23 Exterior Shipping Container Wood Siding Material Design Photos And Ideas

M02 by HONOMOBO
Grannis Road House by Ty Kelly
Nine shipping containers form the basis of this new multigenerational house near Denver.
Rios asked architect Reynolds to derive a design from the shipping containers. The duplex takes the shape of stacked volumes clad with vertical and horizontal Hardie boards. The covered patio features clear-coated cedar wood.
The modular appearance of the duplex, clad in white Hardie plank siding, mimics the look of a two-story container home. With large windows and 11-foot-tall ceilings, the two-bedroom, three-bath residence feels more spacious than its 1,484 square feet. On the ground floor, the living, dining, and kitchen areas flow into one another; potential guests in the shipping container also have easy access to a full bath of their own. A steel-and-wood floating staircase leads to the second floor, which holds two bedrooms with patio access.
A concrete patio wraps around the house.
Spray foam insulation has been applied on all sides of the container. A small air conditioner helps cool the unit in summer.
The office has been cladded in yellow cedar to comply with the city requirement that all shipping containers be clad.
RBA Studio cantilevers over its concrete foundation by seven feet and draws utilities from Randy's 1930s residence.
Beautifully designed, these mobile structures are composed of high-quality materials at a more budget-friendly price, along with transportable, easy-to-assemble components.
The end elevation displays the shipping container structure and original doors.
Outdoor enthusiasts gather at the bar for a quick relief from the downhill terrain.
With doors open and seating provided, the bar is ready for business at Fortress Mountain, welcoming skiers and snowboarders as they pass down the mountain.
Logically named the ContainHotel after its structural components, this small, mobile, and environmentally-conscious hotel offers an alternative escape for modern travelers looking to push the boundaries of traditional accommodations.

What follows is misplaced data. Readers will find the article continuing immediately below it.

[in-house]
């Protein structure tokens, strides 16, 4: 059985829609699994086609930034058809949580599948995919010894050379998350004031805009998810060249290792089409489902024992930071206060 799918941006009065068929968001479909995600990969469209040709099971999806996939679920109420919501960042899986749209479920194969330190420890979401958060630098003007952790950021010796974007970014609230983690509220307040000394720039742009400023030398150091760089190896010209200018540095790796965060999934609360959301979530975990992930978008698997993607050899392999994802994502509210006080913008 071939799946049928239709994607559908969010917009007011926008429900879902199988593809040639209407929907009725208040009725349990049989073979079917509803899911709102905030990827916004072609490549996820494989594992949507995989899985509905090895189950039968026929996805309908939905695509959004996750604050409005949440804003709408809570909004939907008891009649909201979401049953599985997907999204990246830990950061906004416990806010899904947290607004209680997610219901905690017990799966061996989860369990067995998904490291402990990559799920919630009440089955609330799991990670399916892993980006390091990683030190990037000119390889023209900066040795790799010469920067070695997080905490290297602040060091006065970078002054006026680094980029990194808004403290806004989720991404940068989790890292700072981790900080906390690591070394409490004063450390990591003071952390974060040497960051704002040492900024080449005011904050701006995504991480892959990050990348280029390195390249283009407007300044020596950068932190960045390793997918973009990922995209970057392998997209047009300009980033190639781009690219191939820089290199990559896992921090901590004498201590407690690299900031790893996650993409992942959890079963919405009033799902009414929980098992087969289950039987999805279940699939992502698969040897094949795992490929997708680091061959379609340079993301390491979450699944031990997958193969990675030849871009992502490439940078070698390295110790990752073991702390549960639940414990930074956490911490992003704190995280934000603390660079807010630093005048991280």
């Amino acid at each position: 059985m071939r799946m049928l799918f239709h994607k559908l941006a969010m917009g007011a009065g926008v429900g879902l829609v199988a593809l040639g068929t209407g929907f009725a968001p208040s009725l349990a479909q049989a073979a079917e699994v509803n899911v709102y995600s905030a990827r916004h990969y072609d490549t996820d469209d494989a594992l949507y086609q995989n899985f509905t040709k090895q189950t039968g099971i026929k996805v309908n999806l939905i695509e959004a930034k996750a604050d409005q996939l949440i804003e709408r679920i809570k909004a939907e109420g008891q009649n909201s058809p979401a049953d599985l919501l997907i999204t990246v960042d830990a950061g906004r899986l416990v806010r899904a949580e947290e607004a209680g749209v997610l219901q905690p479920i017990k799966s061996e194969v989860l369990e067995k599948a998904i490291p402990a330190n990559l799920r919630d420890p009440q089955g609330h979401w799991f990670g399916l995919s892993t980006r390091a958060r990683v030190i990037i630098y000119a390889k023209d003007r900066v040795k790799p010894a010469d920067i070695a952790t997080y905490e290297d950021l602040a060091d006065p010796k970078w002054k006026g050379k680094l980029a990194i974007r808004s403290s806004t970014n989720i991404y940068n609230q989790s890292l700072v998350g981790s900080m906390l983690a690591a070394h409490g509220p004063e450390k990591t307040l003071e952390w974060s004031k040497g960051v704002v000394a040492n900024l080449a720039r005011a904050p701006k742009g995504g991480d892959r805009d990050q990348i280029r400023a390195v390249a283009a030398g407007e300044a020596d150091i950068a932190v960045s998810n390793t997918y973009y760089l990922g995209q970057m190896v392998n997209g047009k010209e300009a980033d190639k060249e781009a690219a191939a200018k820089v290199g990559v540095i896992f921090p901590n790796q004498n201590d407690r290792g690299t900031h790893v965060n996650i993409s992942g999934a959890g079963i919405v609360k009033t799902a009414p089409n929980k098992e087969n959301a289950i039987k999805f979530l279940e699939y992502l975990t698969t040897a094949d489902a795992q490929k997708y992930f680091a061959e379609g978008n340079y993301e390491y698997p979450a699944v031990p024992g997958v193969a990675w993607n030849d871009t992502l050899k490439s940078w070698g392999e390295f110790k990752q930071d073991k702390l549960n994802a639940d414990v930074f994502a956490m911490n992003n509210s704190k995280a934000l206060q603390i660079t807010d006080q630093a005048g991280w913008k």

Designed by Prague-based architects Artikul Architects, the shipping container hotel is intended to be easily constructed in various locations. Currently situated along a surf campsite in the Czech Republic, the hotel was designed to be self-sufficient and eco-friendly, while providing comfortable lodging accommodations that are connected to nature. 
Formed from three shipping containers, the structure includes a horizontal 40-foot-tall container that hovers on top of two perpendicularly placed, 20-foot-tall containers, which rest on railroad sleepers—allowing for a minimal impact on the natural landscape. Overall, it includes five rooms that can fit a total of 13 guests, plus shared outdoor terraces for guests to enjoy.
The sleek 320-square-foot MEKA home, designed by Jason Halter and Christos Marcopoulous, when it was set up in New York. The home is made of cedar paneling, set over a steel shipping container.
One of the main draws of Kevin Freeman and Jen Feldmann’s house is its connection to the neighborhood, which is why the front porch was a must. “Homes that have a door but no outside space say, ‘I’m not interested in you,’” designer Christopher Robertson explains. “This says, ‘I’m here to be part of the community.’”
Alongside the redwood shade screen, which keeps the house from overheating, Freeman and Feldmann grow vegetables in an 18-inch-wide garden but frequently bike to nearby eateries for the local Mexican cuisine.
To the right of the house, the couple had a Geosystems FilterPave porous pavement driveway installed. Made of post-consumer recycled glass, the driveway lets water pass through it at an astonishing speed and, in the sun, adds a little sparkle.

Zoom out for a look at the modern exterior. From your dream house, to cozy cabins, to loft-like apartments, to repurposed shipping containers, these stellar projects promise something for everyone. Explore a variety of building types with metal roofs, wood siding, gables, and everything in between.